(WASHINGTON) — Some of former President Donald Trump’s closest Senate allies were out in force on Monday defending his comments over the weekend that even further call into question Trump’s commitments to the United States’ NATO allies.

Multiple Republican senators backed Trump’s remarks on Saturday that he’d “encourage” Russia to “do whatever the hell they want” to NATO-aligned countries that don’t meet their financial obligations to the alliance.

Trump’s remarks echo his long-standing criticism of the role the U.S. plays in providing security for other countries — including major allies. The former president’s comments also come as he attempts to squash a foreign aid bill in the Senate that would provide billions of dollars more in support to Israel, Ukraine and Taiwan.

Sen. Tommy Tuberville, R-Ala., a close Trump ally, said he’s “100% behind him” in his push to get NATO countries to pay more money toward their self-defense.

Asked how allied countries should feel about a potential invasion from Russia after Trump’s remarks, Tuberville doubled down.

“I would be worried. I would be very worried. Especially if they don’t have 2% of their GDP in defense. I mean you’ve got to be able to protect yourself — we can’t protect everybody,” Tuberville said to ABC News. “It’s their country, they’ve got to defend it. We would love to help, but if you’re not going to defend your own country, why should our taxpayers defend it for them?”

Sen. Roger Marshall, R-Kan., said allied nations that are concerned about Trump’s comments need to “get over it.”

“They need to stand up and be tough. We need to secure our own border first. We need to take care of things here at home first. When we secure our own border and we take care of home, then great, let’s help other people as well,” Marshall said.

Marshall said it was important not to “overreact” to Trump’s comments.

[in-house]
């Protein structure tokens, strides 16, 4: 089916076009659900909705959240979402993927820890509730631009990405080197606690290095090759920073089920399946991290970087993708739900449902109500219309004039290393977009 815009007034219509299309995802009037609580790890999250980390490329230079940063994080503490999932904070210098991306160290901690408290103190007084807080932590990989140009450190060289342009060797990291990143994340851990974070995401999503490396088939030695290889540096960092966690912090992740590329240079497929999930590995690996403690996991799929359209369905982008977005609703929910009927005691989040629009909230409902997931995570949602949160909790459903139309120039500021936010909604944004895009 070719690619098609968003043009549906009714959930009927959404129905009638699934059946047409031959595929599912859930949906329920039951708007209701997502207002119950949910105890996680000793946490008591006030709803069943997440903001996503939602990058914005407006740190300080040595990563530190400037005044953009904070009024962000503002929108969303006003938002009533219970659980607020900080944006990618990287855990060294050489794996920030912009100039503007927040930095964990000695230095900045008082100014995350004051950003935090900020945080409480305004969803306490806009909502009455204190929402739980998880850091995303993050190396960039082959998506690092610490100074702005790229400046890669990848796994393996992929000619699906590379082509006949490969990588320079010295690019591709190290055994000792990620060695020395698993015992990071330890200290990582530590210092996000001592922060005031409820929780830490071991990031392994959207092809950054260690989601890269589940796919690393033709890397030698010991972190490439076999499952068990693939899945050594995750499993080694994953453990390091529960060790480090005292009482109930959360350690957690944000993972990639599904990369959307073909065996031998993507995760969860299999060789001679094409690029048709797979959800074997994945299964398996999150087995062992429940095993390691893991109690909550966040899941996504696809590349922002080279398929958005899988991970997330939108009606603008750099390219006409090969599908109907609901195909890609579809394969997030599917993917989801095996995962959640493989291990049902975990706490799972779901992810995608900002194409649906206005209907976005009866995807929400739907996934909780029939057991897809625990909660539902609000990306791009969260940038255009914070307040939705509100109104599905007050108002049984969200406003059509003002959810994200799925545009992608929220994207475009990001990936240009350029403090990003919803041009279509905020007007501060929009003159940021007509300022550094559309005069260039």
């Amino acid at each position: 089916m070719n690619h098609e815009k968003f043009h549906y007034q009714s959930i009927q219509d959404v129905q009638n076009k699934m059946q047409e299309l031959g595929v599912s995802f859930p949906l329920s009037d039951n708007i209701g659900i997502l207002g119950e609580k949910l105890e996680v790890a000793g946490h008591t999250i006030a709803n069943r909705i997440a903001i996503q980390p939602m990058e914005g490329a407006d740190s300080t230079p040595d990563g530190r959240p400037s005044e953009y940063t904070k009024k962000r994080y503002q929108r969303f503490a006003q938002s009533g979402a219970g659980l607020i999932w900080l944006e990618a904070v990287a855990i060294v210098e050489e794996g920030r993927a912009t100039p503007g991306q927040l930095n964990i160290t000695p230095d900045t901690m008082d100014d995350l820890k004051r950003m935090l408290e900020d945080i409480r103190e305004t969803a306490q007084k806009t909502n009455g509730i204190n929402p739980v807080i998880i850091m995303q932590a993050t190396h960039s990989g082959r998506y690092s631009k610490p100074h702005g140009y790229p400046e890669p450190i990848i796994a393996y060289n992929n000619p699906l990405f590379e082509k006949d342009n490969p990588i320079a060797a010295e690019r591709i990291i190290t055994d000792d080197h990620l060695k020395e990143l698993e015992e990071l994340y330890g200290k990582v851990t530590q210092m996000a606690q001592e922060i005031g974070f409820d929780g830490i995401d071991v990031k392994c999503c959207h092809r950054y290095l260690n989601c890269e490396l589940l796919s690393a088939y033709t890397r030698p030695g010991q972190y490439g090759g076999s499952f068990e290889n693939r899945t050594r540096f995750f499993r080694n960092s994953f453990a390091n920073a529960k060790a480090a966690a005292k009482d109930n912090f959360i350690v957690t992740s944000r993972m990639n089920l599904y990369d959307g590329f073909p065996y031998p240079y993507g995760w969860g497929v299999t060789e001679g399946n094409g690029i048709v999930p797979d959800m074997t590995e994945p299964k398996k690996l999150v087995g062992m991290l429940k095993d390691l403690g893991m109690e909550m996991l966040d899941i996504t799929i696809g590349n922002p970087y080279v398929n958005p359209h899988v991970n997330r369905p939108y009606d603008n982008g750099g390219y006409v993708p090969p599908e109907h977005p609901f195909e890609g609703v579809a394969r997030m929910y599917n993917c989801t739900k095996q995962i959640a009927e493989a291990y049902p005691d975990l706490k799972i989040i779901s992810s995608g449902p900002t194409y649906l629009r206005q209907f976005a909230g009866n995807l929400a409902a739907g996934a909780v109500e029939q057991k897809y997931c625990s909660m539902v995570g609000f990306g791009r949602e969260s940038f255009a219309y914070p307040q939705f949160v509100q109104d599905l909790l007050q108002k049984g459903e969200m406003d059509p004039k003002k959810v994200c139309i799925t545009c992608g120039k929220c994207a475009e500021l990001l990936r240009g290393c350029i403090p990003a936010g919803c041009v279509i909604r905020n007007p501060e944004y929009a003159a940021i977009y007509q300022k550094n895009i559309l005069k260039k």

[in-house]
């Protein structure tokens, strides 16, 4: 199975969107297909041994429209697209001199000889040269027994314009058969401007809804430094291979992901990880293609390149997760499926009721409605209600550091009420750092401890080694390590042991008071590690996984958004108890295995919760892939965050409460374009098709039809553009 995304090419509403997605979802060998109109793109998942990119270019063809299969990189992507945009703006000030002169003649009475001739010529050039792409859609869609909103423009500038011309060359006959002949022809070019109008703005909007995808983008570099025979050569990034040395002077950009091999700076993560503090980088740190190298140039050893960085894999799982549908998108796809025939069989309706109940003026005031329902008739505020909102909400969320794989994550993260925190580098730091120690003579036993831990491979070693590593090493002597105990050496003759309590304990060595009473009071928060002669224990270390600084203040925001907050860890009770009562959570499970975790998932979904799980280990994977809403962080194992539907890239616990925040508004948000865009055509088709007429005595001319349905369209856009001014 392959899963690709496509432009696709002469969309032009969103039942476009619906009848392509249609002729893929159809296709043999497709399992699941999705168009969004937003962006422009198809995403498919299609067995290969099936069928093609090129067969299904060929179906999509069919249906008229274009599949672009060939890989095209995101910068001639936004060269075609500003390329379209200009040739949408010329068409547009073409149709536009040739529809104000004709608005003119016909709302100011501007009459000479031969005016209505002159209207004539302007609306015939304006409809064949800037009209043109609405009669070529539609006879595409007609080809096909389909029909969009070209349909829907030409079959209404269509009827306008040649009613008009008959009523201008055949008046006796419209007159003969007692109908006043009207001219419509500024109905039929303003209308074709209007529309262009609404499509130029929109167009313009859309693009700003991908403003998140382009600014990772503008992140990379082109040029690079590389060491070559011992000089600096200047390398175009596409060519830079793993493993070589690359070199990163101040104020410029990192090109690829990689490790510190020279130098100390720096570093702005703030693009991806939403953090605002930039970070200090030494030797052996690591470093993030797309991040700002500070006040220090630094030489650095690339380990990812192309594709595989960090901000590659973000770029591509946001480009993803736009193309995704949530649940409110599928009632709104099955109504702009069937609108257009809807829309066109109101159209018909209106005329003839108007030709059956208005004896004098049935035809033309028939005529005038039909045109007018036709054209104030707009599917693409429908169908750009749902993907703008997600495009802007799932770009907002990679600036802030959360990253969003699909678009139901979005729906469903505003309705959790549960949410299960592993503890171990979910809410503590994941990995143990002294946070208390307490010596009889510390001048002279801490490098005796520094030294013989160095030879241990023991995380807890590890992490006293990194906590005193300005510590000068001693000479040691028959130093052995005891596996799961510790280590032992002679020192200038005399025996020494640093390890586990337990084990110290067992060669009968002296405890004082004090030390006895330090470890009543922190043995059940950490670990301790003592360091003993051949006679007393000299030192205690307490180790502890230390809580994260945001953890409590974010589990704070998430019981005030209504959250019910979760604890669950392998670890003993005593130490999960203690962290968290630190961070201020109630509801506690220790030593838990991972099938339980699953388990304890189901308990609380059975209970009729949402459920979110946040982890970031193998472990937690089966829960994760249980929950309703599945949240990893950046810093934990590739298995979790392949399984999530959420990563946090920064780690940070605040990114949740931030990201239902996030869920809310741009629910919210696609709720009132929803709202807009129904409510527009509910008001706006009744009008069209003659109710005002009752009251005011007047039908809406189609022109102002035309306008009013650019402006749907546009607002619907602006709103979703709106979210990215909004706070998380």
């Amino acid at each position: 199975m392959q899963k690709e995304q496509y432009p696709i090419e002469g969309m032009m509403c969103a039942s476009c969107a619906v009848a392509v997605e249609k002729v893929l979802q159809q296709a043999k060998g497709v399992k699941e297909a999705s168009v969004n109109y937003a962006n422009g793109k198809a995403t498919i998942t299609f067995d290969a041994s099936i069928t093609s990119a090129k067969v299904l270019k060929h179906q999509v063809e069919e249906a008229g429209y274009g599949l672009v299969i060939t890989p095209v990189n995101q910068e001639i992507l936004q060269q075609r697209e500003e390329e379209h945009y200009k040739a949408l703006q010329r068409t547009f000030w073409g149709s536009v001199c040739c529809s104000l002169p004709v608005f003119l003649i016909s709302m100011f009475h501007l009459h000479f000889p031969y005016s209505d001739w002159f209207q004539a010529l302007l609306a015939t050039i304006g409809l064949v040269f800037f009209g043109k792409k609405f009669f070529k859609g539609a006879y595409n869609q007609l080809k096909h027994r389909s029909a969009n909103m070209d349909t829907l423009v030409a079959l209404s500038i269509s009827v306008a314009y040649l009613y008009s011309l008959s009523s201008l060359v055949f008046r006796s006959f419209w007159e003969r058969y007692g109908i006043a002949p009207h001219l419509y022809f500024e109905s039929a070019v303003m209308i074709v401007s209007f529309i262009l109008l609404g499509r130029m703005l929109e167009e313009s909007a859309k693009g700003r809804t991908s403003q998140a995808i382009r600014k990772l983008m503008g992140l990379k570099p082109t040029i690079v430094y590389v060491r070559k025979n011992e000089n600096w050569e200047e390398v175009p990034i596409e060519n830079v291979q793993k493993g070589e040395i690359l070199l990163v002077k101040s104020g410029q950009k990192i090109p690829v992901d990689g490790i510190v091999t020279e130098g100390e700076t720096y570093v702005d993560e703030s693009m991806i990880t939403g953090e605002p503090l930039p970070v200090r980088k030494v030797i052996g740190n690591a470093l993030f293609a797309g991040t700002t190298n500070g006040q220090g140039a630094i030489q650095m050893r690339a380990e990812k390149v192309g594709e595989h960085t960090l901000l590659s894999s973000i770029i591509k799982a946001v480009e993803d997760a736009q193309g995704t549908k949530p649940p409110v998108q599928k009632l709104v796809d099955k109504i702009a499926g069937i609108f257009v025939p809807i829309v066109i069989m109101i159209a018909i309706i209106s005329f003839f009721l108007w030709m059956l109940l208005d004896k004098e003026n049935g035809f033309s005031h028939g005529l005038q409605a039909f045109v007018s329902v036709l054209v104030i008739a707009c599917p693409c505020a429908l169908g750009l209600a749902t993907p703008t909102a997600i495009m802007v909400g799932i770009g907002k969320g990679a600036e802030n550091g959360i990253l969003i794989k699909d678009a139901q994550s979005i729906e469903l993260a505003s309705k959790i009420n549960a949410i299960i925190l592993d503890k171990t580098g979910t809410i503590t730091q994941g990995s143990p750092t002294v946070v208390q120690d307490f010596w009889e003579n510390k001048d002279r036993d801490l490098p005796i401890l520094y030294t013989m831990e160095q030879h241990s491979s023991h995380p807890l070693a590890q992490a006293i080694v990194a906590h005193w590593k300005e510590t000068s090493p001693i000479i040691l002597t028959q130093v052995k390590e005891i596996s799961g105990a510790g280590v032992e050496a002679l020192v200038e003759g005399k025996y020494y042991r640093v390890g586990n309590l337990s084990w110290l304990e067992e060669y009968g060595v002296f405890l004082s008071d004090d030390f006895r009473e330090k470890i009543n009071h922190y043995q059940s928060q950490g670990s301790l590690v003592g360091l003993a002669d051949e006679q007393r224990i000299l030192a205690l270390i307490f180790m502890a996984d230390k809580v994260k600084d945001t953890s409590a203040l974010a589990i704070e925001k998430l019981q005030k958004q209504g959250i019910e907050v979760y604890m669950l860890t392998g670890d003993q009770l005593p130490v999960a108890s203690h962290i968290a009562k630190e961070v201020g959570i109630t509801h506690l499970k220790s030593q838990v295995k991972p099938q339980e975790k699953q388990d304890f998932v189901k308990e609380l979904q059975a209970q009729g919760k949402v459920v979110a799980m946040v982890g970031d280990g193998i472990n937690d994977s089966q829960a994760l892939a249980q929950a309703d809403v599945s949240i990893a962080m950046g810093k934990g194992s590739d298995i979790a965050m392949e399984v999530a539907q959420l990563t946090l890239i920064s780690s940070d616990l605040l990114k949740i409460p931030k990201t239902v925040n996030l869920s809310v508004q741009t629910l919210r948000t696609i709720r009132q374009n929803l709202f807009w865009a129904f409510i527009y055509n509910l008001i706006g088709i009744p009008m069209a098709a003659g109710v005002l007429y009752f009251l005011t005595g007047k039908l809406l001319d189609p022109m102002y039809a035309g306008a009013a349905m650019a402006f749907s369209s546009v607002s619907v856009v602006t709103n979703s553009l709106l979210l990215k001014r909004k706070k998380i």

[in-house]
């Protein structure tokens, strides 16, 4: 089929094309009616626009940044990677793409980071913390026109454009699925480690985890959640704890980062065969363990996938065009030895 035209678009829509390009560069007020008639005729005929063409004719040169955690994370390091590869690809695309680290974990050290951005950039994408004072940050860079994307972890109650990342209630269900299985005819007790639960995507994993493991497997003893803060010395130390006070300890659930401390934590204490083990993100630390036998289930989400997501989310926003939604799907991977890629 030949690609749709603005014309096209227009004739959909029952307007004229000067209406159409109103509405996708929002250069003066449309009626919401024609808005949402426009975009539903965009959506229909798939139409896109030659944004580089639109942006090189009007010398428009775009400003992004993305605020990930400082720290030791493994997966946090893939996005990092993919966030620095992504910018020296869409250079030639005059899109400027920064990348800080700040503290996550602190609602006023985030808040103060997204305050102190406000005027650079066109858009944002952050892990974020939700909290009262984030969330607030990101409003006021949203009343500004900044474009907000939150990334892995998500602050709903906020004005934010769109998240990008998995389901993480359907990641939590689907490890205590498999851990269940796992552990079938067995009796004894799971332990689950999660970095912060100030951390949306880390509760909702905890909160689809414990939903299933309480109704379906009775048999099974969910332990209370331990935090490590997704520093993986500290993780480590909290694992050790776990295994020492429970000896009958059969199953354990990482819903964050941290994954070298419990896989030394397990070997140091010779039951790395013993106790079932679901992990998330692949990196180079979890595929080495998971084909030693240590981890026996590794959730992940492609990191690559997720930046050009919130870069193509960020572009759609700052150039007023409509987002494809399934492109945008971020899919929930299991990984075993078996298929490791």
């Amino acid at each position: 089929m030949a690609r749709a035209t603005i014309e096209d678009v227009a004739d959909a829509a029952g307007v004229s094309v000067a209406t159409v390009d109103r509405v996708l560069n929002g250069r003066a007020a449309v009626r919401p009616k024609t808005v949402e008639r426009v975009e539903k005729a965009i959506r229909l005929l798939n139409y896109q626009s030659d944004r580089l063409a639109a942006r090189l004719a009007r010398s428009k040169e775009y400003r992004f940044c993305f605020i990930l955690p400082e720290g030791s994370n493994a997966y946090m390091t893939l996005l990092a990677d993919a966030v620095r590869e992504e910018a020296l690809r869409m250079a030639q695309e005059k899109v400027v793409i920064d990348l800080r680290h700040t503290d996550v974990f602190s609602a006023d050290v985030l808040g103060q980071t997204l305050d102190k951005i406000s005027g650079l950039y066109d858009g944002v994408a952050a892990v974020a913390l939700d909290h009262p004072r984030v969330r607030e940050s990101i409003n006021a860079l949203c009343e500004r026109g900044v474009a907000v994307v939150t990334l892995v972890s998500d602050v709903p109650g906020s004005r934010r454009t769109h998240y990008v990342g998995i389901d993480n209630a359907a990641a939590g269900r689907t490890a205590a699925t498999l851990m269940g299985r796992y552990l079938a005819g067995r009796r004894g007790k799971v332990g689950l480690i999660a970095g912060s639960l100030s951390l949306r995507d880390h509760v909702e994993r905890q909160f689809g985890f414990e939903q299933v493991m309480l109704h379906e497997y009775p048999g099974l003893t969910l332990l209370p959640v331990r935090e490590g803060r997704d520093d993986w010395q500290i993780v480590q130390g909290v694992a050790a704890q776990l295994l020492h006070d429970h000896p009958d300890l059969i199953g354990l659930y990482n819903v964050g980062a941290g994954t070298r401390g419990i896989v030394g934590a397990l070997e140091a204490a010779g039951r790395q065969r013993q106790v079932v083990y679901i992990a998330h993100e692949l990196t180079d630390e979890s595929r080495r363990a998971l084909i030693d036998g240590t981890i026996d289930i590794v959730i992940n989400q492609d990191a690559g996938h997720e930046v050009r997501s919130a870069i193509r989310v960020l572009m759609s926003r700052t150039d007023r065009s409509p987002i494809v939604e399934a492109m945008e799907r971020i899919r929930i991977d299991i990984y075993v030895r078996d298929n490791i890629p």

Sen. John Cornyn, R-Texas, joined Marshall in saying Trump’s remarks ought to be taken “seriously, but not literally.”

But Cornyn did add that he believes the United States should remain committed to the alliance.

“The message should be that the United States will live up to its treaty obligations no matter who is president,” Cornyn said.

Some Senate Republicans had more aggressive rebukes for Trump.

Sen. Rand Paul, R-Ky., called it a “mistake” for Trump to so pointedly encourage Russia to have its way with other countries, even as he backed calls for NATO nations to meet their financial obligations.

“So I think it was very important what Trump was saying that they need to pay their fair share and they need to pay their way,” Paul said. “I think it was a mistake to say he would encourage Russia to attack them. I think that was a careless remark and shouldn’t have been said.”

Sen. Lisa Murkowski, R-Alaska, said on Sunday that Trump’s comments were “uncalled for.”

While NATO allies need to uphold their end of the bargain, Murkowski said, there’s no need to be suggesting that the United States might throw its NATO allies “to the Russian wolves.”

Sen. Mitt Romney, R-Utah, said on Sunday that he believes Trump often makes comments to “elicit media and applause and outrage” with “no intent” of action. But whatever his motives, casting doubt on the United States’ obligation to its commitments could have a cost, said Romney — an outspoken critic of Trump.

“Even if he did it just to get a rise from the audience and the media and the world at large, it has dangerous implications because people in other nations read it with concern and make their calculations accordingly — and that has an impact in our standing in the world,” Romney said on Sunday. “We’re going to lose friends if we go around saying that we’re not going to protect them under the obligations we have under NATO.”

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